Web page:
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Book review: 'Highest Duty: My Search for What Really Matters'

HIGHEST DUTY: My Search for What Really Matters, by Capt. Chesley "Sully" Sullenberger, with Jeffrey Zaslow. William Morrow, 352 pp., $25.99.

An airplane crashes, killing its hapless pilot, in the opening pages of "Highest Duty," Capt. Chesley "Sully" Sullenberger's highly readable, if by-the-numbers, memoir.

The first of many disasters and near-disasters recounted by the hero of the so-called "Miracle on the Hudson," it is chilling, yet instructive, for Sully - and for anyone who's ever flown in an airplane.

Surveying the wreckage of that Piper Tri-Racer, with its blood-spattered cockpit, the 16-year-old fledgling pilot realized: "flying a plane meant not making mistakes," and, also, "One simple mistake could mean death."

On Jan. 15, more than 40 years later, Sullenberger (better known by his nickname, Sully) would avoid fatal errors when US Airways Flight 1549 suffered a bird strike after a routine takeoff from New York's LaGuardia Airport. Calling upon a lifetime of experience - including 19,700 hours of flying time and service as a crash investigator - Sully guided the engineless 150,000-pound Airbus to an emergency landing in the icy waters of the Hudson River. It's no spoiler to say that all 155 passengers and crew survived, and that Sully became an American hero.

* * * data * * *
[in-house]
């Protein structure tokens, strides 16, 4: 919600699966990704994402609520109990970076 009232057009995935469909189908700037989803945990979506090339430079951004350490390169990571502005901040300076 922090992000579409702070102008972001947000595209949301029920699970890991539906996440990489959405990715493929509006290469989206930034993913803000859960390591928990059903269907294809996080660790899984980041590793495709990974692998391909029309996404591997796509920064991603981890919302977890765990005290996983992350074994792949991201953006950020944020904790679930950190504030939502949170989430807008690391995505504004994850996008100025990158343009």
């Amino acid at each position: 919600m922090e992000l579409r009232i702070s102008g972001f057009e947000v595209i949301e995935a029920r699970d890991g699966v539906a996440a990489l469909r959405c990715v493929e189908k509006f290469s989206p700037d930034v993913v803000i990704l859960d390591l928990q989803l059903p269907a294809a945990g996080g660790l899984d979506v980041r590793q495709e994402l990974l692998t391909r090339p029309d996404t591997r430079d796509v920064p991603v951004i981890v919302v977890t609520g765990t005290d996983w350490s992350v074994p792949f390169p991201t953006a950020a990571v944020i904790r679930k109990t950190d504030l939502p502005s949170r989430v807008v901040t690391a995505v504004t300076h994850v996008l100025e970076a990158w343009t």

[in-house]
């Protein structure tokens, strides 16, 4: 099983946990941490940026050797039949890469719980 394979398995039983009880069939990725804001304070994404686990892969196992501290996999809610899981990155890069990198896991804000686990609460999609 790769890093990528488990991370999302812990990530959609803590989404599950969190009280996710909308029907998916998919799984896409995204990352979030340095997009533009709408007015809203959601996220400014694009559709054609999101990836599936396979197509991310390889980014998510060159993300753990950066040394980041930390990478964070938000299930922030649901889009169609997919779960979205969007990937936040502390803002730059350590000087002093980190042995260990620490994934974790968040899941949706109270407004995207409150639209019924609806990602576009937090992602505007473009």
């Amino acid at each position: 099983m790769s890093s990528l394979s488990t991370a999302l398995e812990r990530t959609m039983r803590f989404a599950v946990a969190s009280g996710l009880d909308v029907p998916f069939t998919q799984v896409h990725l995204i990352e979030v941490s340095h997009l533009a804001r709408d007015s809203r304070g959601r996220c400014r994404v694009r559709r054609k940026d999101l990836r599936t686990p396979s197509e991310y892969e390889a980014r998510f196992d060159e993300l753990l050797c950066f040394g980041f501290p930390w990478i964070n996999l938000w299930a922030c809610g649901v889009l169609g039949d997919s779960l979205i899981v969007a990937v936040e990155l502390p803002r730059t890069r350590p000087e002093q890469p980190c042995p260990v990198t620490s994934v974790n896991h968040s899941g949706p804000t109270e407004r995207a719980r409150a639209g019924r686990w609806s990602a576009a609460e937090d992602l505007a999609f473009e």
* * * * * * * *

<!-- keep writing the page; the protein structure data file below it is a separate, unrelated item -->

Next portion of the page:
Thanks to meticulous attention to white-knuckle detail by Sully, writing with Jeffrey Zaslow, "Highest Duty" doesn't lose thrust just because we already know its outcome (even if the writing style can be as methodical as one of Sully's checklists). Predictably, Sully recounts his training in the Air Force Academy near Colorado Springs, Colo., where he objects to the cruel tradition of hazing, and his subsequent service as a post-Vietnam Air Force fighter pilot. A professional airline pilot since 1980, he was back flying an airliner three days after Sept. 11, 2001.

The narrative really takes off during the disaster stories, and with Sully's first-person account of Flight 1549. For instance, we learn that the air traffic controller at the New York Terminal Radar Approach Control in Westbury really believed that Sully was doomed, that the crippled plane would spin and break apart when it hit the water.

Though Sully often comes across as Capt. Perfect (going the extra mile to help a stranded passenger, for instance), he exposes a few warts, mostly of a domestic nature. His flying career shortchanges his family (he's often absent from home for days on end), and he tries to impose his rigorous cockpit mentality at home. Digressions about wife Lorrie, and their decision to adopt two girls, break up the tension between airline war stories.

About the so-called miracle: Sully contends that experience, pilot judgment and dedication to airline safety, not some deus ex machina, are what actually saved the day. As Sully tells it, "My entire life led me safely to that river."

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